When I sat down at the keyboard to type tonight, I went totally blank. I had no ideas whatsoever. So I did what I usually do when this happens: I typed the word “depression” into the Google News search and sifted through the results.
Two stories sort of piqued my interest, even though they were fairly different in nature. The first came from 99.9 WBUR in Boston. According to a study by Boston economist Paul Greenberg, major depression is costing the American economy $210.5 billion a year. That number was $83.1 billion in the year 2000. The study speculated that the tremendous increase in cases of depression (particularly in those 50 or older) could have been sparked by the recent economic recession in the U.S.
The second was an opinion piece written for the New York Times by Hilary Jacobs Hendel, titled “It’s Not Always Depression.” In the piece, Hendel describes her work with a patient named Brian. Brian had basically been through every type of depression treatment imaginable, with the exception of electroshock therapy, which he did not want to do. Hendel eventually zeroed in on Brian’s chronic shame, developed from a childhood of emotional neglect. Once she was able to do that, she began the process of helping Brian experience emotions again and reducing the shame. After meeting twice a week for four years, Brian finally reached a point of recovery.
There has been lots of talk lately about how depression is a disease. A popular analogy these days is to compare depression with other diseases, such as asthma or cancer. In fact, there was a cartoon circulating around the internet not long ago titled “If Physical Diseases Were Treated Like Mental Illness” which puts this comparison in visual form. To an extent, it is an apt comparison; major depression is not something one just “gets over” usually, even though a great many people think recovery is simply a matter of will power.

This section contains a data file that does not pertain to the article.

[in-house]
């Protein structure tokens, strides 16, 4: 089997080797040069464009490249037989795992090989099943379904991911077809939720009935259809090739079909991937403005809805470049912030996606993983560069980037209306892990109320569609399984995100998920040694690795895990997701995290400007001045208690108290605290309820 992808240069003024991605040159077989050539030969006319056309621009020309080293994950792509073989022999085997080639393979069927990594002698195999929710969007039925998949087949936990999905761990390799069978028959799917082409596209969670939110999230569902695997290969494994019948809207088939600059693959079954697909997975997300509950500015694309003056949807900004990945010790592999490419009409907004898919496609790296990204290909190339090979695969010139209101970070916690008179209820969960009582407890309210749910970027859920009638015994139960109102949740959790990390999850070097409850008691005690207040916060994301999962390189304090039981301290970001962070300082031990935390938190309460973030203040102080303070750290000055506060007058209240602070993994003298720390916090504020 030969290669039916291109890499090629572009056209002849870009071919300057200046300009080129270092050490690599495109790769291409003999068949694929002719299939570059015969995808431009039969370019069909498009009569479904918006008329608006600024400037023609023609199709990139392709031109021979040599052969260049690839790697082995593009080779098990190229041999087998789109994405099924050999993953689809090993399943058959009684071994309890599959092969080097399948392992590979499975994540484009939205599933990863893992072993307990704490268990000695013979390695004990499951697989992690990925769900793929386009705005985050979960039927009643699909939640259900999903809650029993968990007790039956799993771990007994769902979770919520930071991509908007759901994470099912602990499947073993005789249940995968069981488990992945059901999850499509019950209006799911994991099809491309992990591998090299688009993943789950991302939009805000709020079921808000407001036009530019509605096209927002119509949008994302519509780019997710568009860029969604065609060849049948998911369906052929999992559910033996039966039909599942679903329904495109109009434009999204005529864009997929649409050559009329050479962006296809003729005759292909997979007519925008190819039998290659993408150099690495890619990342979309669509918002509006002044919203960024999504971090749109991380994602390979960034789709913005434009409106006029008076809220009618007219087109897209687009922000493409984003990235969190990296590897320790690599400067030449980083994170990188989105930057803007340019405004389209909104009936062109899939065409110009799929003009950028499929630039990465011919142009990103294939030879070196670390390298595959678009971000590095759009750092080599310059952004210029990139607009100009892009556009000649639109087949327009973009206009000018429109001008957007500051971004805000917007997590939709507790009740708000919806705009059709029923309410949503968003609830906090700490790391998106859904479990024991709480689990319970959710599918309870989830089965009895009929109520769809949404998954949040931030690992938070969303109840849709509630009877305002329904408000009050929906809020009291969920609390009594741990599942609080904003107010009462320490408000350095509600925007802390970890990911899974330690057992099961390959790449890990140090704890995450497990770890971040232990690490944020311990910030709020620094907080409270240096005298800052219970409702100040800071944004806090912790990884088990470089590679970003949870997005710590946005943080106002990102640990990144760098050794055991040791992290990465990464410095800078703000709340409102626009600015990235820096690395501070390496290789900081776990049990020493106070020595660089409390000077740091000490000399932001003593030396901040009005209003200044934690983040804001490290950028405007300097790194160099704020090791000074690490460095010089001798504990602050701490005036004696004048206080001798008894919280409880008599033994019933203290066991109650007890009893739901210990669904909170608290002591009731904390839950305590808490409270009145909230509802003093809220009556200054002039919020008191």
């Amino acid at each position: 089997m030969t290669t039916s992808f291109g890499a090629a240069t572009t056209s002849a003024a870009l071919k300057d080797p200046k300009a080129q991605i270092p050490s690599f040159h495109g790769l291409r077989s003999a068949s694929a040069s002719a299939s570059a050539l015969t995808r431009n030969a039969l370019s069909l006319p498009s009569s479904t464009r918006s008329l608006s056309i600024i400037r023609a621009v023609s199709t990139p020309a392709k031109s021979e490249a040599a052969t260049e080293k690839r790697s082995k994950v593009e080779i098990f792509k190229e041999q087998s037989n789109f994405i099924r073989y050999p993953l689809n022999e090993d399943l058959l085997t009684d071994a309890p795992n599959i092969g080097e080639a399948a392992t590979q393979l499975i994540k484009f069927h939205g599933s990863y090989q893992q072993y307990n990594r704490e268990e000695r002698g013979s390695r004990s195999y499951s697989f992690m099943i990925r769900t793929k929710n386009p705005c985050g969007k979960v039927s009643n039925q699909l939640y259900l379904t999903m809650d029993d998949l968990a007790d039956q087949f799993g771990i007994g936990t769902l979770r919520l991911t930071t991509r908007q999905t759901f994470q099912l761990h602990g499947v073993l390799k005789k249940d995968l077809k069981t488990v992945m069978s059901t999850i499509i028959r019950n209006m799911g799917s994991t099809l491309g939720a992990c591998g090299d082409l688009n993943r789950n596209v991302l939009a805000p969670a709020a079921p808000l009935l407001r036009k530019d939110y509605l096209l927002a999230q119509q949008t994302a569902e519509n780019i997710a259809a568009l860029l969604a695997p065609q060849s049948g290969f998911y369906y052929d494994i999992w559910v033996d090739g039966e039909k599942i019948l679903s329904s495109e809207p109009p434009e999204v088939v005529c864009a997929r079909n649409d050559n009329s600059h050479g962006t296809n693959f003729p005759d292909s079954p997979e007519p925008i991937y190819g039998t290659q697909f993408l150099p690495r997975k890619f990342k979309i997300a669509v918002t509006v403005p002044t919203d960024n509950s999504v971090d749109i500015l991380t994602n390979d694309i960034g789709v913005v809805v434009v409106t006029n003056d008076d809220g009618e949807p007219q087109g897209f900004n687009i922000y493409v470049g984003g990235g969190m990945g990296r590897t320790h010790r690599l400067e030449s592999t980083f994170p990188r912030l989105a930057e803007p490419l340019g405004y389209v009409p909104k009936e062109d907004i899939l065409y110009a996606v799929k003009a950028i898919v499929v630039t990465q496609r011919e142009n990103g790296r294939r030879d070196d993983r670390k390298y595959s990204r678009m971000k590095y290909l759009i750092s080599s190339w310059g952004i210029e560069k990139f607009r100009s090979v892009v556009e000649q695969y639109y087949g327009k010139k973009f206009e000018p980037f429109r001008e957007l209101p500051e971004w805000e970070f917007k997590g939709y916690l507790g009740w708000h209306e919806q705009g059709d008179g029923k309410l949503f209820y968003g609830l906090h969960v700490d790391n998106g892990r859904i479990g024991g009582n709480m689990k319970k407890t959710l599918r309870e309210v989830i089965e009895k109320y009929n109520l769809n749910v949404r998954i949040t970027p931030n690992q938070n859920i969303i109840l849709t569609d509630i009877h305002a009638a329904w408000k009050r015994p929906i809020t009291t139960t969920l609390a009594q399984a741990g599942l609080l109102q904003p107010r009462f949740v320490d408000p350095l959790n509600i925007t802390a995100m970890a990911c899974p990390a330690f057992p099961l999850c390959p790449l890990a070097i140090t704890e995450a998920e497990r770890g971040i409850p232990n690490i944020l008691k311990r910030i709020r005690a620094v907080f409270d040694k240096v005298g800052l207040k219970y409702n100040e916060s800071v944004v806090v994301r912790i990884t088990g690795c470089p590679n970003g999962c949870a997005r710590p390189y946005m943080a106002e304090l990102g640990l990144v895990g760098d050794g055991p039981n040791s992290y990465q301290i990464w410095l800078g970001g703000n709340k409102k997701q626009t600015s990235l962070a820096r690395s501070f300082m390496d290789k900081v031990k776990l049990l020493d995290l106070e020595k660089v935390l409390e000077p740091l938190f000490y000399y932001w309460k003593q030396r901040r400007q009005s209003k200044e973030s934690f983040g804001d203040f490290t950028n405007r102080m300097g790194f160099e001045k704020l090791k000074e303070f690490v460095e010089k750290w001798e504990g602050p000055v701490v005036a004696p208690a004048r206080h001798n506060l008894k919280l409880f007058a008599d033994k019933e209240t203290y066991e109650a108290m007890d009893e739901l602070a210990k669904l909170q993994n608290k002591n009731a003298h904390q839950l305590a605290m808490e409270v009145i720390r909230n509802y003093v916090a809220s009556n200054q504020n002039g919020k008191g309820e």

What worries me, though, is that to call depression a “disease” is a fairly one-dimension description of it. It makes it sound like you can just pop an aspirin in the morning and alleviate all the symptoms the rest of the day. Indeed, I think many people have this mindset already. “If I can just find the right antidepressant, I will get better.” Well, in Brian’s case, he had taken just about every antidepressant known to man, and he was still nearly comatose. He had been treated for the disease, but he was far from being cured.
Depression is a sum of parts. It may be fueled by shame or anxiety or physical illness or guilt or any number of other factors. Everyone has a lifetime of experiences they bring into the arena with depression. Granted, in some instances, the cause of depression can be more chemical in nature, and medication can improve a person’s mood drastically. In most cases, though, without some type of therapy, a person will likely not ever reach a place of full recovery (if that is even possible with depression). Experiences that have shaped a person’s way of thinking must be reckoned with.
Greenberg’s study does actually point out how the word “depression” actually encompasses a great many mental and mood disorders. The headlines, though, always trumpet the word “depression” and nothing else. There is so much more to it than just that. If we don’t understand this, the dollar amounts in Greenberg’s next report may reach the stars.